Pharmacotherapy options for BD are typically grouped by the targeted symptoms. Lithium, first- and second-generation antipsychotics, valproate, and carbamazepine are usually prescribed for the treatment of acute mania, while quetiapine, olanzapine–fluoxetine, lamotrigine (maintenance), and antidepressants in conjunction with an antimanic agent (acute) are usually prescribed for the treatment of depressive symptoms.16,17 Currently, only quetiapine, olanzapine–fluoxetine combination, and lurasidone are approved by the Food and Drug Administration (FDA) to treat bipolar depression. Further treatment options are greatly needed, as bipolar depression, the most prevalent and fatal feature of BD, is often not well covered by these regimens and nonresponse to first-line options is perhaps as high as 40%.18 In a review of therapeutic options for treatment-resistant BD depression, Sienaert et al found that although promising, current research for this diagnosis is scarce.18 In this review, we aim to summarize recent available literature regarding the compound lurasidone and its role in the treatment of bipolar depression.

Pharmacology and pharmacokinetics

The biological basis of BD depression remains unknown: one current theory, developed by Fountoulakis et al19 postulates that unlike unipolar depression, norepinephrine reuptake and 5-HT1A agonism are heavily implicated as core deficits. Pharmacologically, lurasidone is appropriate to treat these features, though long-term clinical data in conjunction with neurobiological models remain to be established.

Lurasidone or (3aR,4S,7R,7aS)-2-{(1R,2R)-2-[4-(1,2-benzisothiazol-3-yl)piperazin-1-ylmethyl]cyclohexylmethyl}hexahydro-4,7-methano-2H-isoindole-1,3-dione hydrochloride20 (as it is known chemically) (Figure 1 for 3D chemical structure) is a chemical in the benzisothiazole class, structurally related to perospirone and ziprasidone, as well as the benzisoxazole derivative risperidone.21 In vitro assays have demonstrated that lurasidone is a full antagonist at D2 (Ki=1.68 nM)22 (Table 1) and 5-HT2A (Ki=2.03 nM) receptor subtypes, a property shared by other atypical antipsychotics such as risperidone, olanzapine, quetiapine, clozapine, and aripiprazole.22 In comparison to similar drugs, lurasidone has the highest binding affinity for the 5-HT7 receptor (Ki=0.5 nM).22 Other notable pharmacological properties include moderate-affinity α2C-adrenergic antagonism, partial agonism at the 5-HT1A receptor, and low affinity for the muscarinic (M1), histamine (H1) (both Ki values >1,000 nM), 5-HT2C (415 nM), α1A (47.9 nM), and α2A (40.7 nM) adrenergic receptors.23 Table 1 shows the pharmacological profile of lurasidone.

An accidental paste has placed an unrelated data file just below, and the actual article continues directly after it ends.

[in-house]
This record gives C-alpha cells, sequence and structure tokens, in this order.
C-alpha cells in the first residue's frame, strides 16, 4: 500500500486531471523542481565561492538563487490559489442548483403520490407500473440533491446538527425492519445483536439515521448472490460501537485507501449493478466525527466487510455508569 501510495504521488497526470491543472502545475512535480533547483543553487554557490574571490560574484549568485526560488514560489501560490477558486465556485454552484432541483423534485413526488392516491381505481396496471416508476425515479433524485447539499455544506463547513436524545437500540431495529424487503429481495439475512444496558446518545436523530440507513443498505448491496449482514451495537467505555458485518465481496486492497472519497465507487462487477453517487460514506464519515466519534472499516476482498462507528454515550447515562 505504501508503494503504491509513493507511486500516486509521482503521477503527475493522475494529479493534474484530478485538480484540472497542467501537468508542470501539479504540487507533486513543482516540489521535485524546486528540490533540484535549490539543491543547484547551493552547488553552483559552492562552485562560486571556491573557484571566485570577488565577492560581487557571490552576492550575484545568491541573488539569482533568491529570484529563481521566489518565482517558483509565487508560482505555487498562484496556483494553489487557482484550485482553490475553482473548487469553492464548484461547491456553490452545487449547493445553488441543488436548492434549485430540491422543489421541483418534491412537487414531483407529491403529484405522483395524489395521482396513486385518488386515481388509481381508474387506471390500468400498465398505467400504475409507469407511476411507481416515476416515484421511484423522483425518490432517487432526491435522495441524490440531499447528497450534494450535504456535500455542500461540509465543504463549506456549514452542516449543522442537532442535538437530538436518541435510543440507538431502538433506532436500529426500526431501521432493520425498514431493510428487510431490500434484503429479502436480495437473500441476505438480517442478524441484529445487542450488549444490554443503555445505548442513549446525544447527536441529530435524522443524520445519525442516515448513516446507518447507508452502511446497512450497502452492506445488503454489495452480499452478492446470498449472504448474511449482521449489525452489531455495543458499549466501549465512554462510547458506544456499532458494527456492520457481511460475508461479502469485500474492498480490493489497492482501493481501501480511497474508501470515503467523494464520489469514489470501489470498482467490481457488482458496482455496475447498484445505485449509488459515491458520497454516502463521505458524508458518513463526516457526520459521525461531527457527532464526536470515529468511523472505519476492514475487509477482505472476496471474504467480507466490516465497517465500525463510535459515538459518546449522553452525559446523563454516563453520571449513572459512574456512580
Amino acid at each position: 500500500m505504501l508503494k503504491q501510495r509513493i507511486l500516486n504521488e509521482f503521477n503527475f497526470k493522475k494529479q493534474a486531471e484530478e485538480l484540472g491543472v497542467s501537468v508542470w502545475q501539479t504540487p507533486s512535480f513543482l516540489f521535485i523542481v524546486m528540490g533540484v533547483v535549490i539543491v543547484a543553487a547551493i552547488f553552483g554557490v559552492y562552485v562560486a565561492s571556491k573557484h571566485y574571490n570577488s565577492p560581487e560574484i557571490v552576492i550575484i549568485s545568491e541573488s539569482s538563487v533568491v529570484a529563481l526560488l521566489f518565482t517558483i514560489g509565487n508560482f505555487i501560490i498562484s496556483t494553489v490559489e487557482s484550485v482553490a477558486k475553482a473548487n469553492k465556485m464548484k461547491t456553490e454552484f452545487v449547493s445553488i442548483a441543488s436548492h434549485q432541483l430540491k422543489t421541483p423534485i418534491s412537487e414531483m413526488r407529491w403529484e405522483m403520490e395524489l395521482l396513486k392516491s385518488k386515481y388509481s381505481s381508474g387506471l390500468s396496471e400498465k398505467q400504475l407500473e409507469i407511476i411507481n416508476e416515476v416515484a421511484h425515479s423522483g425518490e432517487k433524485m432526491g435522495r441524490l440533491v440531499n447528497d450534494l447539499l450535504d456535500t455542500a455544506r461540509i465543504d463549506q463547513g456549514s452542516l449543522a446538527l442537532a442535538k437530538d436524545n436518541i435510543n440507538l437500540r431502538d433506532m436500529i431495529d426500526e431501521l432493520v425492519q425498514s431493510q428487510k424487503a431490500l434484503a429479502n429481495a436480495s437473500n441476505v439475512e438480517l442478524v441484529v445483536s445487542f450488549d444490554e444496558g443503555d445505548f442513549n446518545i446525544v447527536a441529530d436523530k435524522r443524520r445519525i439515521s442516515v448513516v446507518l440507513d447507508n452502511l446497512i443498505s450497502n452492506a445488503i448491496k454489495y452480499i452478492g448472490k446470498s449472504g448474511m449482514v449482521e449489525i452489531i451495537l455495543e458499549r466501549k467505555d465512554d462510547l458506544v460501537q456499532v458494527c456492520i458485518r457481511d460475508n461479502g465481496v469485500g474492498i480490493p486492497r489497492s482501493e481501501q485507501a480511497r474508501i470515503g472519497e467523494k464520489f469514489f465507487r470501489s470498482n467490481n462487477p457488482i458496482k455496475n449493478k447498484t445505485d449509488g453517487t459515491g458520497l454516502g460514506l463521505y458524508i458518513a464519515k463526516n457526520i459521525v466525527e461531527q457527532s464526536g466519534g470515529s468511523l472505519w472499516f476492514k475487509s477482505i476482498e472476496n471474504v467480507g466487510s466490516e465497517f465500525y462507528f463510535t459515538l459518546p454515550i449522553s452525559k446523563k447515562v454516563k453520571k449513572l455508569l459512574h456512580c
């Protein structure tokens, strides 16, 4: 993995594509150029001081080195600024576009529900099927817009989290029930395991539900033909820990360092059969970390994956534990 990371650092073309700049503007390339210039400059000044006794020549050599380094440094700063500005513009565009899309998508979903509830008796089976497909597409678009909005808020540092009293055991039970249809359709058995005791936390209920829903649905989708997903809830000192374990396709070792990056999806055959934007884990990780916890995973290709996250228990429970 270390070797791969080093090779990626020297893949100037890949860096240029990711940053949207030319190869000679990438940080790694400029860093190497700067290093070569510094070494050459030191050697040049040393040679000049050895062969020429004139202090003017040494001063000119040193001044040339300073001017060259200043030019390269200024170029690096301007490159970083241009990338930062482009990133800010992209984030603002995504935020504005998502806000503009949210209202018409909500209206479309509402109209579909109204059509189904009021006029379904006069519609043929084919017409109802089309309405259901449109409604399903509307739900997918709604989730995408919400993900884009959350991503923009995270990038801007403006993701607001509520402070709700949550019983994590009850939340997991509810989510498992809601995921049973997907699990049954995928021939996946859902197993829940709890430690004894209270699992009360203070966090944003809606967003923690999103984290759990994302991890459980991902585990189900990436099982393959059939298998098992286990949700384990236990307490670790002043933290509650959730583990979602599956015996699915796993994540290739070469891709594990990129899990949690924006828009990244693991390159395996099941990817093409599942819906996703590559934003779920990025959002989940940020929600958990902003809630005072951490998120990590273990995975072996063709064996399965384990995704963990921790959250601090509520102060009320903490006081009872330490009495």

Figure 1 Three-dimensional structure of lurasidone, also known as (3aR,4S, 7R,7aS)-2-{(1R,2R)-2-[4-(1,2-benzisothiazol-3-yl)piperazin-1-ylmethyl]cyclohexylmethyl}hexahydro-4,7-methano-2H-isoindole-1,3-dione hydrochloride or Latuda.
Notes: Molecular weight is 529.13698 g/mol and molecular formula is C28H37ClN4O2S. Teal atoms represent hydrogen, gray atoms carbon, red atoms oxygen, blue atoms nitrogen, and the yellow atom a sulfur; the associated hydrogen chloride salt is not pictured.18

Table 1 Binding profile of the chemical lurasidone: endogenous neurotransmitter, characteristic activity type, and experimental Ki values associated with major receptors
Notes: aExperimental values reported by Ishibashi et al.22 bThe equilibrium dissociation constant, decreased value indicated increased affinity. cValues are means ± standard error of the mean of three or more separate experiments.

There is limited evidence that lurasidone may provide cognitive benefits due to several properties of its binding profile. Blocking activity at the 5-HT7 receptor (Ki=0.5 nM) may contribute to therapeutic benefits as suggested by a study of the drug’s effect on learning when given in conjunction with an N-methyl-D-aspartate blocker.22 Ishiyama et al found that rats were prevented from learning a passive-avoidance shock response when administered with N-methyl-D-aspartate receptor antagonist dizocilpine; this inhibition, however, was dose dependently reversed when the animals were given lurasidone, regardless of pre- or post-training administration. This effect suggests that lurasidone may contribute to restoration of the memory consolidation process and may therefore have benefits in reducing the cognitive impairments observed in bipolar depression.23

Additionally, the drug acts with moderate binding affinity as an antagonist at α2C-adrenergic receptor (Ki=10.8 nM), overexpression of which has been shown to increase impairment in the Morris water maze,24 further lending support to possible procognitive effects of lurasidone.

Lurasidone also interacts as a partial agonist at the 5-HT1A receptor (Ki=6.75 nM),22 activation of which has been shown to increase adult neuronal proliferation in the dentate gyrus of the hippocampus.25 This influence in neurogenesis may be of cognitive therapeutic benefit, as demonstrated by pilot clinical studies using antipsychotics with adjunct 5-HT1A agonists.26